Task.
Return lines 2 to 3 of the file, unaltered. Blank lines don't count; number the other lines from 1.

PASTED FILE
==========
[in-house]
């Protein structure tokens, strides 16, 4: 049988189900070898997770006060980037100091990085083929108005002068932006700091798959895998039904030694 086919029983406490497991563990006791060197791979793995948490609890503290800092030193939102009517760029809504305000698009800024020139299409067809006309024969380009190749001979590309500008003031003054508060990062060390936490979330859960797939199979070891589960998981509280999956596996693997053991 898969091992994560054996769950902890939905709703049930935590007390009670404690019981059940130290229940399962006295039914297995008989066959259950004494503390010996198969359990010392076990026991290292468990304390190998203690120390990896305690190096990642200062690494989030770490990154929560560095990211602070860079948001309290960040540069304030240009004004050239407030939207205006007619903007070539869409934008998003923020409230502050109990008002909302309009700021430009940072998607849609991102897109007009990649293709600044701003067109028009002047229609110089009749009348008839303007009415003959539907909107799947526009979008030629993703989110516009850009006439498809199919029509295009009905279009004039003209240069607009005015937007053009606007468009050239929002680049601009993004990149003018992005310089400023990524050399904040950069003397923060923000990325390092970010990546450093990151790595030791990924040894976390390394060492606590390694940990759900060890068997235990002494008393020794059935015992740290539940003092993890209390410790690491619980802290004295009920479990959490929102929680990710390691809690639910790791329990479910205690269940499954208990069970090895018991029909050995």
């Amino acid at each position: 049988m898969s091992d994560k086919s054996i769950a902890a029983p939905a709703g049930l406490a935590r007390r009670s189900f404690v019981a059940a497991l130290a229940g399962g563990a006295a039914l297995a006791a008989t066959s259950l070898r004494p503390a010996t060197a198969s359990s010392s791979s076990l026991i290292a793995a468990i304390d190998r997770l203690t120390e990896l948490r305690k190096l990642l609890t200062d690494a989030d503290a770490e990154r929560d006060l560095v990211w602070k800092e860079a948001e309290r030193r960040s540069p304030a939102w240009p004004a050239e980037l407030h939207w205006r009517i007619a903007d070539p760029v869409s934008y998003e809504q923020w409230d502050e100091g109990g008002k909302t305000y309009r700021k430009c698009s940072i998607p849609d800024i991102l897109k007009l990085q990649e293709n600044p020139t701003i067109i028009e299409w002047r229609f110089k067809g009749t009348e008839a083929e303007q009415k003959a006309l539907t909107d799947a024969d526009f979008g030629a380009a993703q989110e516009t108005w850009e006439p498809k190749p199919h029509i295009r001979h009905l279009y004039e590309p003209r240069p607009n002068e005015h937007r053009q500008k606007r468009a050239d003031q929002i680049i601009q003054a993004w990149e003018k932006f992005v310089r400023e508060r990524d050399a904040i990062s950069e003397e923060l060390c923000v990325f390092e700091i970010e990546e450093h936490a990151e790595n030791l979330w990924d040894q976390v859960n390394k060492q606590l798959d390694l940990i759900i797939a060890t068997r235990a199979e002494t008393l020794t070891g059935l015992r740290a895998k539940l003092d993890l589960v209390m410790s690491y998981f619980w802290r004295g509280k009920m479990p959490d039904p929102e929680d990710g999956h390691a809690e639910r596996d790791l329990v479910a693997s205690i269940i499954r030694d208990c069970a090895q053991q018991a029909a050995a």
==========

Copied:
């Protein structure tokens, strides 16, 4: 049988189900070898997770006060980037100091990085083929108005002068932006700091798959895998039904030694 086919029983406490497991563990006791060197791979793995948490609890503290800092030193939102009517760029809504305000698009800024020139299409067809006309024969380009190749001979590309500008003031003054508060990062060390936490979330859960797939199979070891589960998981509280999956596996693997053991 898969091992994560054996769950902890939905709703049930935590007390009670404690019981059940130290229940399962006295039914297995008989066959259950004494503390010996198969359990010392076990026991290292468990304390190998203690120390990896305690190096990642200062690494989030770490990154929560560095990211602070860079948001309290960040540069304030240009004004050239407030939207205006007619903007070539869409934008998003923020409230502050109990008002909302309009700021430009940072998607849609991102897109007009990649293709600044701003067109028009002047229609110089009749009348008839303007009415003959539907909107799947526009979008030629993703989110516009850009006439498809199919029509295009009905279009004039003209240069607009005015937007053009606007468009050239929002680049601009993004990149003018992005310089400023990524050399904040950069003397923060923000990325390092970010990546450093990151790595030791990924040894976390390394060492606590390694940990759900060890068997235990002494008393020794059935015992740290539940003092993890209390410790690491619980802290004295009920479990959490929102929680990710390691809690639910790791329990479910205690269940499954208990069970090895018991029909050995």
């Amino acid at each position: 049988m898969s091992d994560k086919s054996i769950a902890a029983p939905a709703g049930l406490a935590r007390r009670s189900f404690v019981a059940a497991l130290a229940g399962g563990a006295a039914l297995a006791a008989t066959s259950l070898r004494p503390a010996t060197a198969s359990s010392s791979s076990l026991i290292a793995a468990i304390d190998r997770l203690t120390e990896l948490r305690k190096l990642l609890t200062d690494a989030d503290a770490e990154r929560d006060l560095v990211w602070k800092e860079a948001e309290r030193r960040s540069p304030a939102w240009p004004a050239e980037l407030h939207w205006r009517i007619a903007d070539p760029v869409s934008y998003e809504q923020w409230d502050e100091g109990g008002k909302t305000y309009r700021k430009c698009s940072i998607p849609d800024i991102l897109k007009l990085q990649e293709n600044p020139t701003i067109i028009e299409w002047r229609f110089k067809g009749t009348e008839a083929e303007q009415k003959a006309l539907t909107d799947a024969d526009f979008g030629a380009a993703q989110e516009t108005w850009e006439p498809k190749p199919h029509i295009r001979h009905l279009y004039e590309p003209r240069p607009n002068e005015h937007r053009q500008k606007r468009a050239d003031q929002i680049i601009q003054a993004w990149e003018k932006f992005v310089r400023e508060r990524d050399a904040i990062s950069e003397e923060l060390c923000v990325f390092e700091i970010e990546e450093h936490a990151e790595n030791l979330w990924d040894q976390v859960n390394k060492q606590l798959d390694l940990i759900i797939a060890t068997r235990a199979e002494t008393l020794t070891g059935l015992r740290a895998k539940l003092d993890l589960v209390m410790s690491y998981f619980w802290r004295g509280k009920m479990p959490d039904p929102e929680d990710g999956h390691a809690e639910r596996d790791l329990v479910a693997s205690i269940i499954r030694d208990c069970a090895q053991q018991a029909a050995a």